Well, we finished week 1 in fine shape , as usual. Dr. Aaron Gale from the U. of West Virginia brought 8 students. This is Aaron's 8th season. They worked at the northern extreme end of the iron age cobble stone road which leads from the main city gate northward. They moved a lot of hard packed dirt & rocks. A beautiful stone fishing weight was found the last hours of the Friday session- see the pic below.
Dr. Mark Appold from Truman State University, for his 14th season at Bethsaida, brought 12 students who are on a 5 week middle east study course. They are all taking the course for credit, so they will have to present papers to the university when they get home. Mark worked under the watchful eye of Dr. Carl Savage from Drew University. Carl has been at the dig so many years that he is just as much a fixture as Rami (Dr. Arav). Carl continued his fine work in the Hellenic/Roman area in the inner city, just to the west of the main city gate. An interesting clay scarab (pic below) was found containing an eye (Ra), a flying beetle & a snake; possibly used as a seal. A bronze coin of type Marcus Aurelius Severus Antoninus Augustus, nicknamed Caracalla because of the type of tunic he wore. After cleaning (see pic below) the Cesar's head with wreath can be seen on the observe. On the reverse is an architectural image. Its value was probably equivalent to a days wages for a craftsman.
Dr. Elizabeth McNamer from Rocky Mountain College brought 8 students for either credit or course audit. She was ably assisted by Gloria Epps. Elizabeth & Gloria continued their interesting work just outside the "clinic" (excavated during the 90's) on the Roman period of Bethsaida area "C". It appears that the cobblestone paved lane leading from east to west continues westward with a slight downward slope. It's hoped that the next weeks will uncover more of this lane.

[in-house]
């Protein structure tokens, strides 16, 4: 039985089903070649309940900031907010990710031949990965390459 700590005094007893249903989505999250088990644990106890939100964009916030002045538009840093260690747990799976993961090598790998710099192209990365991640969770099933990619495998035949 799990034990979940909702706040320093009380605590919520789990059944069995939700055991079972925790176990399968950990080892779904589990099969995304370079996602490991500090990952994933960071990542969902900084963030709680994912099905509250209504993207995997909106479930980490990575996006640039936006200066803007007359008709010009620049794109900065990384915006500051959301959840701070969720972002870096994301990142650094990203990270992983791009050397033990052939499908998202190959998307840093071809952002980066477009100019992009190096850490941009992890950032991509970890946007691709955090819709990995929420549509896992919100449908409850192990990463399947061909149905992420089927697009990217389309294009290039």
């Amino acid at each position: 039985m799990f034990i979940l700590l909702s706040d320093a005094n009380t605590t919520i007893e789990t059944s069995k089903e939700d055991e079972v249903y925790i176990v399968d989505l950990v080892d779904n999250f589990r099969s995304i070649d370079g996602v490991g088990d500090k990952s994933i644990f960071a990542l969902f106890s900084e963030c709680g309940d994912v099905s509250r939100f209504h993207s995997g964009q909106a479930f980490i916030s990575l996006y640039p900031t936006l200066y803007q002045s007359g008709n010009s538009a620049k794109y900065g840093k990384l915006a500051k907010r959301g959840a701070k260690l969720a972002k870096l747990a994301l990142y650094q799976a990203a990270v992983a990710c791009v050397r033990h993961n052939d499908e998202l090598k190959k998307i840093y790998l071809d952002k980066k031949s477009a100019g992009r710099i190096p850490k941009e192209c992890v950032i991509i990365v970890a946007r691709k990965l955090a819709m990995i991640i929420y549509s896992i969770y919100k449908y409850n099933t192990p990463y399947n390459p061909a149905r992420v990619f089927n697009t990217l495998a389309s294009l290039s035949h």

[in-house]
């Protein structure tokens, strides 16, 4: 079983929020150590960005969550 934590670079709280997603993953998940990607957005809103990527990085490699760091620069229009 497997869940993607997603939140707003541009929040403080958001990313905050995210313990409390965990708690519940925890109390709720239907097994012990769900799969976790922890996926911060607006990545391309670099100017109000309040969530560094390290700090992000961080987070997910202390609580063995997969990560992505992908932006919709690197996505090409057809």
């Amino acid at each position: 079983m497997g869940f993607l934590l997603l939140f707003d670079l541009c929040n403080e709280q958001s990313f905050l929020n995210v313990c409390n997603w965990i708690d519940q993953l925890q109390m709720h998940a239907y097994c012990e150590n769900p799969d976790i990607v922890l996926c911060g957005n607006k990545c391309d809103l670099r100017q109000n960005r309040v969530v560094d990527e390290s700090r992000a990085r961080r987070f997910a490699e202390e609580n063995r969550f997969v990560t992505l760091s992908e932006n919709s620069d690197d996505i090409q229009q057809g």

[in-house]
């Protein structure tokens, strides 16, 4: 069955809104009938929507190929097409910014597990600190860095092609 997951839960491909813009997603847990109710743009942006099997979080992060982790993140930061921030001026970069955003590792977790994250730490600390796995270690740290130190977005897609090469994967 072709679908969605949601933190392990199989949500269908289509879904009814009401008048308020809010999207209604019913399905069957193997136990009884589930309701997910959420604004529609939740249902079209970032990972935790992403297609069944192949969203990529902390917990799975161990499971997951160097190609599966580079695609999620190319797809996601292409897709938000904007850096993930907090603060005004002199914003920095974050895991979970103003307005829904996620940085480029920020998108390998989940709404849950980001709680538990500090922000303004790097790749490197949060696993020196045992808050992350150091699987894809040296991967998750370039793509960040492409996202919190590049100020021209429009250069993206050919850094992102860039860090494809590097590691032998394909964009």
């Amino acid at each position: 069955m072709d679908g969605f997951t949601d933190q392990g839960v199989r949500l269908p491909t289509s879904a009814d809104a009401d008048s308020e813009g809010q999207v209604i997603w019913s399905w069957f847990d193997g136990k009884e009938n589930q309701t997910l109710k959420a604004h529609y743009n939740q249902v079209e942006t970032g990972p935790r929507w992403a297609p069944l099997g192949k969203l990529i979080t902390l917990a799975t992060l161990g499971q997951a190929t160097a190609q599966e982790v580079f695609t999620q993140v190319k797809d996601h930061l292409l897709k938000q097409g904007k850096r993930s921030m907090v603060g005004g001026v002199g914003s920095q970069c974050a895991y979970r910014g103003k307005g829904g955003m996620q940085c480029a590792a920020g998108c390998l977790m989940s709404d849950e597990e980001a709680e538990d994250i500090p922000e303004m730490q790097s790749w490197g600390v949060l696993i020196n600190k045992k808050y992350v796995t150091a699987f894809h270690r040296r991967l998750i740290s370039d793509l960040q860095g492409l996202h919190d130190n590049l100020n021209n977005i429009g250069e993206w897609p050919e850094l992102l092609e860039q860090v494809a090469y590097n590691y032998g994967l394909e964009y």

Dr. Kate Rafael, back for her 4th season, was site site supervisor in area "A south". As the name implies this area is inside the city gate just to the south of the chambers & the iron age store rooms. Much dirt & rocks were removed, which it is hoped will be the surfacing of hints of the 10th century gate.
Barney Trams was a "jack of all trades", setting up the sifters, netting, the breakfast area, pottery washing etc. He has also been busy doing pottery restoration in the Bethsaida offices at the kibbutz. As a treat for the volunteers he took them to his workshop & showed them the technique he uses for restoration. In the pic below he's giving them a chance to see how pottery pieces need to fit together.
Link to all the pictures I took this season - CLICK HERE
Note : Interesting archaeology blog - http://archaeologydigs.blogspot.com
Human interest - http://www.communitycorrespondent.com/kptm/, search for Judith Schwartz